Sink your teeth into this one!
Given budget talks are happening behind closed doors and there's little new to report on that front, sink your teeth into this one:
A few weeks ago the Guardian ran this story. What it told us was that Prince Charles is routinely asked to give his consent to pieces of new legislation emanating from Westminster and that effectively therefore, he has a power of veto.
The paper's take? "The 62-year-old prince isn't a minister, an MP or even a lord; in constitutional terms, he is a subject of the crown like any other. But it has emerged that he has a far more formal role in shaping our laws than many people - legislators and civil servants included - ever knew".
You can add Plaid Cymru Assembly Members to that list.
But now that Plaid Cymru AM Bethan Jenkins knew and that Counsel General, Theodore Huckle was in the chamber taking questions this afternoon, she saw her chance to do something about it. Had the Counsel General, she asked, had any discussions with law officers in the UK government on the requirement to consult the Prince of Wales over Welsh legislation?
Mr Huckle wasn't about to tell her if he had. Lawyers are like that when it comes to their 'behind-closed-doors' discussions.
Either way he was "not aware that the consent of the Duke of Cornwall HAS been requested for any measure". For measure read legislation so far made in Wales. For the Duke of Cornwall read the Prince of Wales. Two hats, both worn by a man called Charles.
The look on the Plaid AM's face suggested that lots of things might not happen but the very fact that they could is bad enough. This was, she said, an "absurd situation" that the man - as Prince of Wales or Duke of Cornwall - could choose to be consulted and have influence on matters that affect his interests in Wales. What was Mr Huckle going to do about it?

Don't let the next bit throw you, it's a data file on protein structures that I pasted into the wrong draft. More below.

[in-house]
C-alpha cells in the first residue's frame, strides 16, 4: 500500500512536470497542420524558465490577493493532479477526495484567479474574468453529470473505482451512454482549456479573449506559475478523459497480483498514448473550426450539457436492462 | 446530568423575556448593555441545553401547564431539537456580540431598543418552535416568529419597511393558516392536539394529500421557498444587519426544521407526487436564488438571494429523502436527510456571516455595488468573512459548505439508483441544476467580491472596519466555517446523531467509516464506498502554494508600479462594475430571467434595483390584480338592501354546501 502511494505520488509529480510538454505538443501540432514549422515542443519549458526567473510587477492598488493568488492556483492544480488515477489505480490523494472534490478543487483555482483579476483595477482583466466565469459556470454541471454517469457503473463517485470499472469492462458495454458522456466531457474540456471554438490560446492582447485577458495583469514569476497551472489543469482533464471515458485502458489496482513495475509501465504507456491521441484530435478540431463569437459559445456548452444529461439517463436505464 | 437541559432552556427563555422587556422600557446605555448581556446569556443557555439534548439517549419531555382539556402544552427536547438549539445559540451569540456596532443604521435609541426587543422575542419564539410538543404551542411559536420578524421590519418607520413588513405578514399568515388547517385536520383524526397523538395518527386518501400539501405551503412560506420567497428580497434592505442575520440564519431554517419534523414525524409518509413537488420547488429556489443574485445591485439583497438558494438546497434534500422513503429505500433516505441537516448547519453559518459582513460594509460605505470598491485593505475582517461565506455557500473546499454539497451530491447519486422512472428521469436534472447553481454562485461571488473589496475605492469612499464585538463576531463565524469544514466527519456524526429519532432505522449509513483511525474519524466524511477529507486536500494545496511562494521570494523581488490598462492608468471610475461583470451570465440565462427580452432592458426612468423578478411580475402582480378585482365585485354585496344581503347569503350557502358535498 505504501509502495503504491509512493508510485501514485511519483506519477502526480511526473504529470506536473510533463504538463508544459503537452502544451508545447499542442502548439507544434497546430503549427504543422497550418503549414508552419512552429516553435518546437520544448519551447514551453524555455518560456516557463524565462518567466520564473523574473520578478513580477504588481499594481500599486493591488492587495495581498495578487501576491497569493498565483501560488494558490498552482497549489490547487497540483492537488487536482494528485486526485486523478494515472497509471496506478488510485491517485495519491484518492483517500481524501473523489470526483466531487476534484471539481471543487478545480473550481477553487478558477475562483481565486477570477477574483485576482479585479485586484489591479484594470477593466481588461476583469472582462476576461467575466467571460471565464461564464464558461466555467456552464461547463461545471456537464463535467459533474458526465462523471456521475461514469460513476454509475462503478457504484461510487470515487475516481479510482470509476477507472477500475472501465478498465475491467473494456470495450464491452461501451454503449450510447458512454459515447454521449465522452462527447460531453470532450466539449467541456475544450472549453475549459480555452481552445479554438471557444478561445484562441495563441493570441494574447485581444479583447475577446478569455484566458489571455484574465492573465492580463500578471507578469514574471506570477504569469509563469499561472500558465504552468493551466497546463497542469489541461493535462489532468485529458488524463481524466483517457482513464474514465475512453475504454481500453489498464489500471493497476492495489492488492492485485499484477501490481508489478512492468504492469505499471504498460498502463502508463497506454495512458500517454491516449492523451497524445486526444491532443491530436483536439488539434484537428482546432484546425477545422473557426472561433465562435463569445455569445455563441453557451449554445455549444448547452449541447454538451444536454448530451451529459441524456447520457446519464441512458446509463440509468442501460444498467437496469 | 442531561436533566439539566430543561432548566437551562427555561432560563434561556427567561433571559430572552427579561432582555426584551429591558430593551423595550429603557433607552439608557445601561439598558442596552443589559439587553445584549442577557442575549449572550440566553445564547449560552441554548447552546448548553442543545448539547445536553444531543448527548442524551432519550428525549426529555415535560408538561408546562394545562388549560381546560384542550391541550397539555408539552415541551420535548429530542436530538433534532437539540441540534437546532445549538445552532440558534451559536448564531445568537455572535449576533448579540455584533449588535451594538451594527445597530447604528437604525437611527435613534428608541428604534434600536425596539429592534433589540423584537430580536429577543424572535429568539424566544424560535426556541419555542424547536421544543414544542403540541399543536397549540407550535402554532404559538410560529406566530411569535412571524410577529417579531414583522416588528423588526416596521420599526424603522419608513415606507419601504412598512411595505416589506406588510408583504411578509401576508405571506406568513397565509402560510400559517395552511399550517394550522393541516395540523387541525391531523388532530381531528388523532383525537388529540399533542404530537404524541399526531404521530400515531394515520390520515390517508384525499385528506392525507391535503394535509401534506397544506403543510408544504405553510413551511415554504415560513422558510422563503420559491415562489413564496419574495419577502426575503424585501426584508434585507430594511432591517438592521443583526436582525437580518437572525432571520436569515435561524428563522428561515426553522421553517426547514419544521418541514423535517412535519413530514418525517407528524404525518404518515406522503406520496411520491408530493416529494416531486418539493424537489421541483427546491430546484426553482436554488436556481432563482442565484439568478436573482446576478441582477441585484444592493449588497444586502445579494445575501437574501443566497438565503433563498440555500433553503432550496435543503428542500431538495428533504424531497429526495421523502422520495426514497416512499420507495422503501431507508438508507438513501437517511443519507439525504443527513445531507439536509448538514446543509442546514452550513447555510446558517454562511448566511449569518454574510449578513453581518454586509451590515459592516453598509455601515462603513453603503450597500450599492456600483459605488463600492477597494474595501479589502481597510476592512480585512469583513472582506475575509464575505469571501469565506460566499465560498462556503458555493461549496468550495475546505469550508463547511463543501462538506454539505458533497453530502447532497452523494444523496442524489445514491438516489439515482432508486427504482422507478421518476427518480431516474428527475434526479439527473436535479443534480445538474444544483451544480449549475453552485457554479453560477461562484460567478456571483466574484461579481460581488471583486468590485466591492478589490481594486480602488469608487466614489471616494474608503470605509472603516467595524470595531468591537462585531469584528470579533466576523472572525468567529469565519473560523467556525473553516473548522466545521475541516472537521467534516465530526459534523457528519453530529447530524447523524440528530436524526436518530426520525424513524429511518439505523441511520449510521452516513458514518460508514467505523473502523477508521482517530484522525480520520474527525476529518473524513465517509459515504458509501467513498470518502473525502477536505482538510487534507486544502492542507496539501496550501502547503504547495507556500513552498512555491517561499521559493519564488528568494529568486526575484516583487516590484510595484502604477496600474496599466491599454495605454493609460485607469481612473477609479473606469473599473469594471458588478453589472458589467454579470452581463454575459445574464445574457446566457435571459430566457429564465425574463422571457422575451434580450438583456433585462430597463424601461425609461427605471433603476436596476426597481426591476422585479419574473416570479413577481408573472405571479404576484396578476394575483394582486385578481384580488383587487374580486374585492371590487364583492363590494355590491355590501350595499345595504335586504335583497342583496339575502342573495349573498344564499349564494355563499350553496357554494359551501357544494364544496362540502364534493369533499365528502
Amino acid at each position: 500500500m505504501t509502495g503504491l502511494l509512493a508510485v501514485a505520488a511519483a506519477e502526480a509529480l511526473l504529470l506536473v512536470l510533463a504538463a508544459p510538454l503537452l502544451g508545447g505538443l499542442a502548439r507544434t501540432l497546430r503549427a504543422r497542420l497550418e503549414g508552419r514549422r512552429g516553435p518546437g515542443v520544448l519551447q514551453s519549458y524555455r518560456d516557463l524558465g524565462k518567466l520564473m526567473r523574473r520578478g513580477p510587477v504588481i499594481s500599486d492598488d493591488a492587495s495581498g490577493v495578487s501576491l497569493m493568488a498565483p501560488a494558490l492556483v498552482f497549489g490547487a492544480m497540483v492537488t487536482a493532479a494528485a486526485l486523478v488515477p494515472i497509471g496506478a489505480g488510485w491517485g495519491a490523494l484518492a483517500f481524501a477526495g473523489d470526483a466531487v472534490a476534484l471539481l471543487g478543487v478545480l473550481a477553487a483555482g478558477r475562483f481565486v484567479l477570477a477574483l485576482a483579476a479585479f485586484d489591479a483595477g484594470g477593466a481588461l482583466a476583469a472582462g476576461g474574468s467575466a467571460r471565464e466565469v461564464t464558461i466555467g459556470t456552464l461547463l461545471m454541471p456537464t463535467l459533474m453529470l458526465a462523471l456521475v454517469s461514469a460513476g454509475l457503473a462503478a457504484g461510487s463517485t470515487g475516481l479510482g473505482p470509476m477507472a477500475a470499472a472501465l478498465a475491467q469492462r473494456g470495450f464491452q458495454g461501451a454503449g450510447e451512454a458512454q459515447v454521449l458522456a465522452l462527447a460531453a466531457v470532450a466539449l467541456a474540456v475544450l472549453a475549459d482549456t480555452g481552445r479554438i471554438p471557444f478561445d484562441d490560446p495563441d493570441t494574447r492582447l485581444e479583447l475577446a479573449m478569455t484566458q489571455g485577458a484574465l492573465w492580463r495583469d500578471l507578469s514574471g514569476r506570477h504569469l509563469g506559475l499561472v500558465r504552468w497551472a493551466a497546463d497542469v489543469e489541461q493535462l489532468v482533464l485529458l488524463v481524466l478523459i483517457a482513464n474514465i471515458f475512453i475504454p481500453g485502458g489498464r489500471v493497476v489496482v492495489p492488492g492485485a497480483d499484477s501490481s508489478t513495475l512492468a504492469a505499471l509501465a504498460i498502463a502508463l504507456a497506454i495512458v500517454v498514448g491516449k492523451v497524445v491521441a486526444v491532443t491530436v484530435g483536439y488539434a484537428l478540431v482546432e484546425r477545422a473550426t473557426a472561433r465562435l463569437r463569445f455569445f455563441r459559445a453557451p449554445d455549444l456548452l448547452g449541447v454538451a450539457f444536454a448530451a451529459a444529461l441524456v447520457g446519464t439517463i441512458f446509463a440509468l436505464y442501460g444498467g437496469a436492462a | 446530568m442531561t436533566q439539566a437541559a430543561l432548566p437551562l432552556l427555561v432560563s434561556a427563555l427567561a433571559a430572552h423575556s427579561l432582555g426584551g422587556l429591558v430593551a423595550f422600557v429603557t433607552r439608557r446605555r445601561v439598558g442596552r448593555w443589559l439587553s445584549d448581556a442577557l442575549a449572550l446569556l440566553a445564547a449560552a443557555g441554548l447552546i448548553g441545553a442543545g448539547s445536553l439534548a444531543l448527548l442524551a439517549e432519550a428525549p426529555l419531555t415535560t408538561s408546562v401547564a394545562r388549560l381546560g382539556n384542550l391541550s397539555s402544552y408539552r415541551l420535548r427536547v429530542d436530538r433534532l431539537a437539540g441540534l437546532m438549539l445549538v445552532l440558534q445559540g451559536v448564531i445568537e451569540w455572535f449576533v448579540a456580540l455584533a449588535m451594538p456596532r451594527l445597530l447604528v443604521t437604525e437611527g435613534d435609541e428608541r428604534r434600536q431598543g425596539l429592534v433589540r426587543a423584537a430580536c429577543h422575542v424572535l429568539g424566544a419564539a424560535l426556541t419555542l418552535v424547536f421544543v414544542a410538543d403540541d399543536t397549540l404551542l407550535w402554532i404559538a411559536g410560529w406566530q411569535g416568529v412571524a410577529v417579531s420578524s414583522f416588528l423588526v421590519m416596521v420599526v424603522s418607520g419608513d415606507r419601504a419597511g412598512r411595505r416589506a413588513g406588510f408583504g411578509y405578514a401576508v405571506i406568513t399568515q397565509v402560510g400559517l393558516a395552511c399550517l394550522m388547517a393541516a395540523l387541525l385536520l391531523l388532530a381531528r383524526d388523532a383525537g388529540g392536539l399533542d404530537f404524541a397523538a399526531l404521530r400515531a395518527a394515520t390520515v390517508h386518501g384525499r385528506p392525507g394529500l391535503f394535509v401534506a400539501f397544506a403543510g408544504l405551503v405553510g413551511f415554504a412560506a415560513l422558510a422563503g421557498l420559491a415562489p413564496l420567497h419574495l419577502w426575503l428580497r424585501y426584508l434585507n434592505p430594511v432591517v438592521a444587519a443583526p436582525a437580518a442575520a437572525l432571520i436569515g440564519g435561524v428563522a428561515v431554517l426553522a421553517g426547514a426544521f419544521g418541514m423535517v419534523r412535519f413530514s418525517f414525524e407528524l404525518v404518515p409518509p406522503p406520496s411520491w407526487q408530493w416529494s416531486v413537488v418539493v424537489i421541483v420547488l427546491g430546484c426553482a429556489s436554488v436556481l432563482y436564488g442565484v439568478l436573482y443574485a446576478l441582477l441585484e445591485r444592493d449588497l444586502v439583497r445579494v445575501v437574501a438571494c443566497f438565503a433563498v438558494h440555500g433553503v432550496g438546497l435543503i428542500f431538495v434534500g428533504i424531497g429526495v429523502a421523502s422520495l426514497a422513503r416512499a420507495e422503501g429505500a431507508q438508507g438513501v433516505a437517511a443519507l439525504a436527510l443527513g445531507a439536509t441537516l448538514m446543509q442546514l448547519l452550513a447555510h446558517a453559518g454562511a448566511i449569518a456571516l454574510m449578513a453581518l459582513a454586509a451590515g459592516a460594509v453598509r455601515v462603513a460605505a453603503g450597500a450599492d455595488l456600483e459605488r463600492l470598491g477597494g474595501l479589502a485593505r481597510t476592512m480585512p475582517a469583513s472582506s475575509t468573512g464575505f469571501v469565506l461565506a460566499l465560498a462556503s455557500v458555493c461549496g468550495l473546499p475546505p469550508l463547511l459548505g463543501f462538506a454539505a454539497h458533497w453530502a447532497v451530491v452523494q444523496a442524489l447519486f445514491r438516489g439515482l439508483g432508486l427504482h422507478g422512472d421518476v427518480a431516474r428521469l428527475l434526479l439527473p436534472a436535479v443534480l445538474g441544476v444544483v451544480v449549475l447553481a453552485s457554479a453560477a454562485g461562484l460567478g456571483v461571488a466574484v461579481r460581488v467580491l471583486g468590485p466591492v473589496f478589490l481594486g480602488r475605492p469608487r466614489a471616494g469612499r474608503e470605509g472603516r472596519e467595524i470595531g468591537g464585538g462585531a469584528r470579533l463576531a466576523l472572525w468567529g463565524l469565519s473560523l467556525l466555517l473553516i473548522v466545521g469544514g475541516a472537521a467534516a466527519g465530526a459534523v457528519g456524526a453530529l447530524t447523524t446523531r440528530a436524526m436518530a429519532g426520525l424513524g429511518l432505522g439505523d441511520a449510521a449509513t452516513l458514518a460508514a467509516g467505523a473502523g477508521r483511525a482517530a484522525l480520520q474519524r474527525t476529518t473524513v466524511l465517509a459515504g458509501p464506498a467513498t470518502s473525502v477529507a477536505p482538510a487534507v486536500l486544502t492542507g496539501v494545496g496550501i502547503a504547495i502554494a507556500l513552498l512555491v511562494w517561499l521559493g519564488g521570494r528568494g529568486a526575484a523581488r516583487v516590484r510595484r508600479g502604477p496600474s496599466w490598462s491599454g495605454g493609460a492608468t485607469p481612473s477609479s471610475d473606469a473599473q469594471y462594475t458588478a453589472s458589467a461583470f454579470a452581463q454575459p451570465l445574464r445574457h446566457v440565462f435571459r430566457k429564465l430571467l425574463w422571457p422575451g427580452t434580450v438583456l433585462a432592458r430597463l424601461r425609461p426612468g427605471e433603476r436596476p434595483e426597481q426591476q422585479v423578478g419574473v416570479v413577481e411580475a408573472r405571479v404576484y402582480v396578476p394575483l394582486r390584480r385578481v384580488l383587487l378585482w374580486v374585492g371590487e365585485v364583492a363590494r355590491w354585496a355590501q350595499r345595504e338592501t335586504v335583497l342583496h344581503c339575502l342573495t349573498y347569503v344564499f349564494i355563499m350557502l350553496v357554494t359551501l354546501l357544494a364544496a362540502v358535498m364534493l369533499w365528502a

He was going to explain why there isn't much, he feels, he can do about it.
1. Wales is not a sovereign state. The Assembly's powers have been granted under the Government of Wales Act (made in Westminster).
2. Though a case at the Supreme Court recently underliend the fact that laws passed by the Welsh assembly have the same legal weight as acts of parliament, it would be rather difficult to argue that we're on stronger legal grounds than Westminster.
3. So as with legislation coming from Westminster, the heir to the throne (as Duke of Cornwall and under the Government of Wales Act Section 111(4) and Standing Order 26.67*) has the right to be consulted on laws made in Wales.
But it's never happened. A government source drives home the same point. It's never happened. Get it? This is "entirely hypothetical".
I'm just guessing here but from the way Bethan Jenkins crossed her arms and fixed the Counsel General with a steely stare, 's'never 'appened' won't placate her.
*If a Bill contains any provision, or is amended so as to include any provision, that would, if contained in a Bill for an Act of the United Kingdom Parliament, require the consent of Her Majesty, or the Duke of Cornwall, the Assembly must not debate the question whether the Bill be passed (or approved following Reconsideration) unless such consent to such a provision has been signified by a member of the government during proceedings on the Bill at a meeting of the Assembly.